With the 200th anniversary of Monroe’s presidency approaching, the discovery at Highland offers refreshing insight into the last, and undoubtedly the least-well-known, founding father to become president. “He’s a little more in the shadows,” Bon-Harper says of Monroe. “For me that’s why he’s interesting.”
Monroe served valiantly in the Revolutionary War, sustaining a near-fatal wound at the Battle of Trenton (a musket ball remained lodged in his shoulder for the rest of his life) before recovering to winter at Valley Forge and scout for George Washington in the Battle of Monmouth. After the war he began a long career of public service, serving in Congress and as minister to France and Britain, among other posts. As secretary of state in James Madison’s cabinet during the War of 1812, Monroe ended up taking on the duties of secretary of war as well; he remains the only individual to serve in both offices simultaneously.
In 1816, Monroe became the third in a string of Democratic-Republican presidents from Virginia, after Jefferson and Madison. His two terms in office (1817-23) coincided with a notable absence of bi-partisan conflict, and has been dubbed the Era of Good Feelings. In 1820, after the dissolution of the Federalist Party, Monroe ran virtually unopposed for reelection, winning all but a single electoral vote. Perhaps Monroe’s most enduring legacy was his statement in 1823 that the United States would resist European intervention in the Americas–a tremendously influential foreign policy decision that would, in later years, come to be known as the Monroe Doctrine.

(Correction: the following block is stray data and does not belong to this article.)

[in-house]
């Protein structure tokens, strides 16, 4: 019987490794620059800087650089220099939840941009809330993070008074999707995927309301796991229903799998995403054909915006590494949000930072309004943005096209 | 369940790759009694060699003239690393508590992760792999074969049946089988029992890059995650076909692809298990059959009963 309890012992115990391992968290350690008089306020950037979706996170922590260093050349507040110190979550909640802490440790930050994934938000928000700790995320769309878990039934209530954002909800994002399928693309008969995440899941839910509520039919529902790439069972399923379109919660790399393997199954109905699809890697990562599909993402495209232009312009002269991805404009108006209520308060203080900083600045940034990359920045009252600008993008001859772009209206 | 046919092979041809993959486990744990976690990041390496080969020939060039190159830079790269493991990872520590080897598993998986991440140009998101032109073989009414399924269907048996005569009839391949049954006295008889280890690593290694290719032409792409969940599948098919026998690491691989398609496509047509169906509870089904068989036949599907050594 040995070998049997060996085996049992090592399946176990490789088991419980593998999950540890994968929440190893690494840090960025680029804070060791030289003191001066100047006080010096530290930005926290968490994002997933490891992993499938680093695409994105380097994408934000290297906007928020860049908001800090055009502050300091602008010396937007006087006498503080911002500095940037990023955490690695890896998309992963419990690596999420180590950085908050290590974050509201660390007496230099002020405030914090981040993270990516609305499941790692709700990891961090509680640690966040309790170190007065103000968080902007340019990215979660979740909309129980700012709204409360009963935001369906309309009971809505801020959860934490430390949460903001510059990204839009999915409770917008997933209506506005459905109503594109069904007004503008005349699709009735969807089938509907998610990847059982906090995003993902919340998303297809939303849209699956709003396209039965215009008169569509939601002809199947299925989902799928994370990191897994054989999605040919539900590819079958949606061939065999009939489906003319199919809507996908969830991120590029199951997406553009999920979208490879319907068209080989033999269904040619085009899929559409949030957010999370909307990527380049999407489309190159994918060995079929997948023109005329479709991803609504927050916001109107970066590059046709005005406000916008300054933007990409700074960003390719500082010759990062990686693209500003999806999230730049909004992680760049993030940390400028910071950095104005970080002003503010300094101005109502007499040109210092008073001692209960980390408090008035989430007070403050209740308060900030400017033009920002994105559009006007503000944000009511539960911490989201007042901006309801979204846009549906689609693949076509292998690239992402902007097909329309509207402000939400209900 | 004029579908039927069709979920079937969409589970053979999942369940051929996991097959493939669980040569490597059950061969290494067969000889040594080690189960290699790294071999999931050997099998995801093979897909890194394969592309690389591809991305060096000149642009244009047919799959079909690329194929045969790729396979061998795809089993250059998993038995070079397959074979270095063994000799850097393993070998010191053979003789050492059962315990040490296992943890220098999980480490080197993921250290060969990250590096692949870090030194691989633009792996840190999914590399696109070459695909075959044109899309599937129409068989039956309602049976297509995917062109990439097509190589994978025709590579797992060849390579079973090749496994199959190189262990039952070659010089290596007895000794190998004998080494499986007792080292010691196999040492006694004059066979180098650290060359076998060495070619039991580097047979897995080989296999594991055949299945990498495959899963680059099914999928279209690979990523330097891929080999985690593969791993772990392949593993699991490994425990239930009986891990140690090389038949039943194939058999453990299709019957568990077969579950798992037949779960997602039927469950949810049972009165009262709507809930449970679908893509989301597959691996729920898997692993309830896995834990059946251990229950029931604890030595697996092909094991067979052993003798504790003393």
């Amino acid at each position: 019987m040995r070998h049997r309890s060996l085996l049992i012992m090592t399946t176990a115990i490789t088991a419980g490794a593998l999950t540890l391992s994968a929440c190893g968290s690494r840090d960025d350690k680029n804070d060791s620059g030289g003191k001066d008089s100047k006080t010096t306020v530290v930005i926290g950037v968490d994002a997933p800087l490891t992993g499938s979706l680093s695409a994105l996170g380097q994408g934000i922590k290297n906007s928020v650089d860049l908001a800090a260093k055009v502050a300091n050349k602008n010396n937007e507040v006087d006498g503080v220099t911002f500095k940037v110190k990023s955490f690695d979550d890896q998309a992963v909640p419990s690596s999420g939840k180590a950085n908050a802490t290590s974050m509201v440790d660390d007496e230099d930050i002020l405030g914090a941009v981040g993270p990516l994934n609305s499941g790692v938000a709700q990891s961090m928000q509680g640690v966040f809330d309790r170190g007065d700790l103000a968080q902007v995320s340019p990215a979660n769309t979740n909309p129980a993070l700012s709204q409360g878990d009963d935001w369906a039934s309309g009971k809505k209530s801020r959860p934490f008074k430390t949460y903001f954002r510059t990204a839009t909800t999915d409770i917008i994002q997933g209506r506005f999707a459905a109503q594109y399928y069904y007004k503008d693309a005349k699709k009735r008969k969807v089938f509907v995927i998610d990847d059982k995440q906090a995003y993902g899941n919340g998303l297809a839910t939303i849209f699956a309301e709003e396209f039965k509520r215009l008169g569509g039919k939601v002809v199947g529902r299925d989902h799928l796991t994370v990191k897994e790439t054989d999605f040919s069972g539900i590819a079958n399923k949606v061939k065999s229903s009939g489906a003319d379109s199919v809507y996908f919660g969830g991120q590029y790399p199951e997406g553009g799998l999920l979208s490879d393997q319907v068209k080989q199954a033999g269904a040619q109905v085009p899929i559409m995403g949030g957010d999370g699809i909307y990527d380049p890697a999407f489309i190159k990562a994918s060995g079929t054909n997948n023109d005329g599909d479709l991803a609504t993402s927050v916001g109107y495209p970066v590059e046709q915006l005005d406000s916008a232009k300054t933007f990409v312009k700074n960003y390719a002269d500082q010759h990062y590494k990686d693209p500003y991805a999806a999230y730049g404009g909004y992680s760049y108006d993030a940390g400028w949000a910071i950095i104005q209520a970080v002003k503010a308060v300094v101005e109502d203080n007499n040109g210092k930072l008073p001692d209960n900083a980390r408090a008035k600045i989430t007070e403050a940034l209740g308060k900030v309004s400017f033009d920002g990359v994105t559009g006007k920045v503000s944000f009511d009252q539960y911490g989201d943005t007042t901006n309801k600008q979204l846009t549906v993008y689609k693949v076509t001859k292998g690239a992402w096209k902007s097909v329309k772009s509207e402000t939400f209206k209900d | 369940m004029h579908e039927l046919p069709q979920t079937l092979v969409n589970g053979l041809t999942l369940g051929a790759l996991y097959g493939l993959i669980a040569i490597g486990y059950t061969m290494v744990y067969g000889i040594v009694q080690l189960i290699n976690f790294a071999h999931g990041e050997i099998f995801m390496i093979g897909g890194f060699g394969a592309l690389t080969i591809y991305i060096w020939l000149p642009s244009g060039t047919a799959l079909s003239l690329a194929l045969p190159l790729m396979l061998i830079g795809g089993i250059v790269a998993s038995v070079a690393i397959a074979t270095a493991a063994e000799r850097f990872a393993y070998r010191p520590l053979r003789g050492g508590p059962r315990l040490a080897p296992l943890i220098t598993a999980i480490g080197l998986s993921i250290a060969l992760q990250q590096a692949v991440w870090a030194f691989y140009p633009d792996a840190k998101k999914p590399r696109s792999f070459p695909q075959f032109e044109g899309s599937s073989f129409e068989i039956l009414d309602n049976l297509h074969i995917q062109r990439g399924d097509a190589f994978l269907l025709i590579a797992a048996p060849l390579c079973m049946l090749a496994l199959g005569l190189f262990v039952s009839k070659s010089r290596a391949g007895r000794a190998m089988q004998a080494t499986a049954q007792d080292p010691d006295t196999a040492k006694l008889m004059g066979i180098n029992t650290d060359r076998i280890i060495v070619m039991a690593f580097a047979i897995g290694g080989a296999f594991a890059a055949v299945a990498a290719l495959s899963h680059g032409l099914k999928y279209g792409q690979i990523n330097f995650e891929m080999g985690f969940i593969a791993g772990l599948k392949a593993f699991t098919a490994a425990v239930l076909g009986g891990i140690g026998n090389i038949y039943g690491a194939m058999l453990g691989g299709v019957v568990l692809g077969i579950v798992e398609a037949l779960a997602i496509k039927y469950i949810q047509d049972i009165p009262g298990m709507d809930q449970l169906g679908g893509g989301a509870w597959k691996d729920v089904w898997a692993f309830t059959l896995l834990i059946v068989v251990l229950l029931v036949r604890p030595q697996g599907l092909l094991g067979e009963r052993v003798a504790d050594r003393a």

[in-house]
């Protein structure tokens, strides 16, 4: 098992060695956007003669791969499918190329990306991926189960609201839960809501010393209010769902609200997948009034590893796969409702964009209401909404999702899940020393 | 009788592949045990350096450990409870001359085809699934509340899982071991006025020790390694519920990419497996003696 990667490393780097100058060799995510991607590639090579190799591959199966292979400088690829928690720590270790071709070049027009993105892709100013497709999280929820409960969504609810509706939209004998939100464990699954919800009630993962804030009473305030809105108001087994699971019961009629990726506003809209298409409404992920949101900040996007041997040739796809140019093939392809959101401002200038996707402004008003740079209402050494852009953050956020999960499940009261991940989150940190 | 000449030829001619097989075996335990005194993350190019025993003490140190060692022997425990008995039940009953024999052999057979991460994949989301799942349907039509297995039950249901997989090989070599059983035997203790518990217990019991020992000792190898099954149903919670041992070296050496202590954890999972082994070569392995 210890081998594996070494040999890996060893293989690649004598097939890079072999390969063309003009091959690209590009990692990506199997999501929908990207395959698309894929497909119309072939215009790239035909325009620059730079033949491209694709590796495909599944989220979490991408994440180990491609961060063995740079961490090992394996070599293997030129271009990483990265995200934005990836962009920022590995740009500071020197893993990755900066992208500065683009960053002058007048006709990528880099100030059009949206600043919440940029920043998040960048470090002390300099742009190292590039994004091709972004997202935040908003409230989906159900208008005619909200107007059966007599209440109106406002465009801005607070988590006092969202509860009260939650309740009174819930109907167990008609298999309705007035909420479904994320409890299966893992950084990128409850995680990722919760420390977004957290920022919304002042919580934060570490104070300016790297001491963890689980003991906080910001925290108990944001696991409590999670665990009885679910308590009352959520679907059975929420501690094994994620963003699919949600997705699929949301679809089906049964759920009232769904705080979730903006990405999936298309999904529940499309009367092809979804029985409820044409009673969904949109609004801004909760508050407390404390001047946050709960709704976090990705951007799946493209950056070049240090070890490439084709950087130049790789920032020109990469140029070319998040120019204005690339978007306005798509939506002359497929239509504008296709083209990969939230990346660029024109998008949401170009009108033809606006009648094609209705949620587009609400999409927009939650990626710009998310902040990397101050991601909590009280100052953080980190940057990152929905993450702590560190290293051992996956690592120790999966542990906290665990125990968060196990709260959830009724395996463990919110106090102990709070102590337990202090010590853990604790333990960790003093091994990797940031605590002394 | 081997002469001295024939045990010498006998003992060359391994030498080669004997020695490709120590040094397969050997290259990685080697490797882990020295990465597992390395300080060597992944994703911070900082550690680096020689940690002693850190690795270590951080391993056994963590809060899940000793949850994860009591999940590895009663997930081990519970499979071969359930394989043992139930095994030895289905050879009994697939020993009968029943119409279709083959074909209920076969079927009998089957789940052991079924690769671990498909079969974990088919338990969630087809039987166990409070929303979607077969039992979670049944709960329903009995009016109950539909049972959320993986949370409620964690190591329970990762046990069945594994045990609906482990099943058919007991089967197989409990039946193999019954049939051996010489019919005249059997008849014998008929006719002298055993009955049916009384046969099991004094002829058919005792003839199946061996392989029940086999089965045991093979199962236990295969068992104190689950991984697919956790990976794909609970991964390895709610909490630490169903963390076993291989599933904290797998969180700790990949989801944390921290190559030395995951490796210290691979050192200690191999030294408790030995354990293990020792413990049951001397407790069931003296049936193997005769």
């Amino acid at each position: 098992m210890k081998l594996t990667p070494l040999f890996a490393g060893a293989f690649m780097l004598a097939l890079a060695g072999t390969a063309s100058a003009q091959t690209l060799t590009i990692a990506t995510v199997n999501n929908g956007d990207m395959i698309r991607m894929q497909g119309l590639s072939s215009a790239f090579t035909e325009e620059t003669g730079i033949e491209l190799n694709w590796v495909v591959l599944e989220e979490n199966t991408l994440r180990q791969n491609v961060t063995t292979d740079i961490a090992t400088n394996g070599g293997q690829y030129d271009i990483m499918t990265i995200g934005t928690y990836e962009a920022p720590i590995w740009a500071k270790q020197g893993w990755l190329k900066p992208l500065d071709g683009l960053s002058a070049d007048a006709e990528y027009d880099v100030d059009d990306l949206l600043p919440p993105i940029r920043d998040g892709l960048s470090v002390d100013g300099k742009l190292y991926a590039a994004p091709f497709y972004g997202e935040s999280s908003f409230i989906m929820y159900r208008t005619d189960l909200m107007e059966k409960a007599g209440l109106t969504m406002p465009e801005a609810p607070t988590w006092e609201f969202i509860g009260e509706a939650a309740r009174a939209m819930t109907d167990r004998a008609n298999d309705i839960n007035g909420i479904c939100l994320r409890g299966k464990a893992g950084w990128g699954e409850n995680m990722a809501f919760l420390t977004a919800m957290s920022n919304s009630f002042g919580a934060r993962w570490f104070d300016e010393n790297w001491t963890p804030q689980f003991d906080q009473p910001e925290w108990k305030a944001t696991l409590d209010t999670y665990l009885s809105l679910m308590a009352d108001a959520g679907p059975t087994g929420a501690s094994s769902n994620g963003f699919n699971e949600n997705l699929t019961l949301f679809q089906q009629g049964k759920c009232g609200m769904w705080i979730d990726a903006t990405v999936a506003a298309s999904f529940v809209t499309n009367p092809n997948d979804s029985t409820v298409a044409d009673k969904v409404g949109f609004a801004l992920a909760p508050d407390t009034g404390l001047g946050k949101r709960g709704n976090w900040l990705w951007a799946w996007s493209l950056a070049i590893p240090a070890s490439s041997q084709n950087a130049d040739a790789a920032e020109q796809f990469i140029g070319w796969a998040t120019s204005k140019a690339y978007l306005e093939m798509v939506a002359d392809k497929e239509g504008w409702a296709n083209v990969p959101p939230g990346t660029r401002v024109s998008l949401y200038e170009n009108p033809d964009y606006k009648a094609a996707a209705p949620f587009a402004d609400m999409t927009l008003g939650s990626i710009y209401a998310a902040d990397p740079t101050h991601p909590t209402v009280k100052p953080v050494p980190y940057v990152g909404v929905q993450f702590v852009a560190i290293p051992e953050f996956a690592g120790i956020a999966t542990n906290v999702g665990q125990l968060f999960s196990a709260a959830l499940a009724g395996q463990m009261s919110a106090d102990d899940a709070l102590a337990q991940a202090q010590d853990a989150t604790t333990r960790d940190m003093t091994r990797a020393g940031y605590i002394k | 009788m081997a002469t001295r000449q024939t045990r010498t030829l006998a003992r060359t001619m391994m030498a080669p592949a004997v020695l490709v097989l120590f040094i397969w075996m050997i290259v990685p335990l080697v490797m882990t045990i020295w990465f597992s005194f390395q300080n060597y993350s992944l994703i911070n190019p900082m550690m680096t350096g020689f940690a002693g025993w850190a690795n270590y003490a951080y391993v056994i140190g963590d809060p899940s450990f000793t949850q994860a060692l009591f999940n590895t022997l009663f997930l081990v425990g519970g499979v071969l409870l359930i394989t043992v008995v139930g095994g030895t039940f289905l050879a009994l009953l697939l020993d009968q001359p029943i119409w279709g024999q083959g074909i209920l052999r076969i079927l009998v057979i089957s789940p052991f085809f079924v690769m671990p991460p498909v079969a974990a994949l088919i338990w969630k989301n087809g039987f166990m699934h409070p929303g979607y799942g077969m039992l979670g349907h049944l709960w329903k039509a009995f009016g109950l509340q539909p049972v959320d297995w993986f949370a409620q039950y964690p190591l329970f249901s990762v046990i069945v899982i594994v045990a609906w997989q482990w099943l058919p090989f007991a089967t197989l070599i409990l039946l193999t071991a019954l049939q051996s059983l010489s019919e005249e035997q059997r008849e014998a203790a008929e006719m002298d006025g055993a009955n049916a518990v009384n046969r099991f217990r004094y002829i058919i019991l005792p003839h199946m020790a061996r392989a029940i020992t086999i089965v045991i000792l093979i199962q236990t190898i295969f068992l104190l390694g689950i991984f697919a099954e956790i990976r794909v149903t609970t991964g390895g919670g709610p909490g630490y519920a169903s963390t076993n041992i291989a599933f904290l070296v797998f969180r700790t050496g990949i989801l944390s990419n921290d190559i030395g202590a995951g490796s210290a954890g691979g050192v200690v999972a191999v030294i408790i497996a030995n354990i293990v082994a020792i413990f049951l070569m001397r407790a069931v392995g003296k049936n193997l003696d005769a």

After being known for over a century as Ash Lawn-Highland, or simply Ash Lawn (a name added by a later owner), Monroe’s estate recently changed its name back to Highland, the name Monroe himself used. Beginning today, on Monroe’s birthday, tours of Highland will reflect the new understanding of where he and his family lived while they were on the estate.
Future plans include a planned virtual reality experience of the house now being uncovered, as well as more excavations of the entire Highland site. In addition to Monroe’s family, Bon-Harper points out, “There were also enslaved African Americans who lived and worked on the property.” On a field called the South Pasture, the archaeologists have found scattered artifacts that indicate it might have been the site of a residence for slaves, specifically field hands. They hope to find the footprint of the house in future excavations.
Former Secretary of Defense Robert Gates, alumnus and current chancellor of William & Mary, takes a sweeping view of what the recent discoveries at Highland mean for Americans today. “This new find at Highland will help us to better interpret James Monroe’s historic legacy of duty and non-partisan leadership,” he said in a statement. “James Monroe is relevant today because of his particular example of leadership, especially in his later years, of holding national interest above party interest. His story can teach us history, improve our politics and inspire debate about democracy.”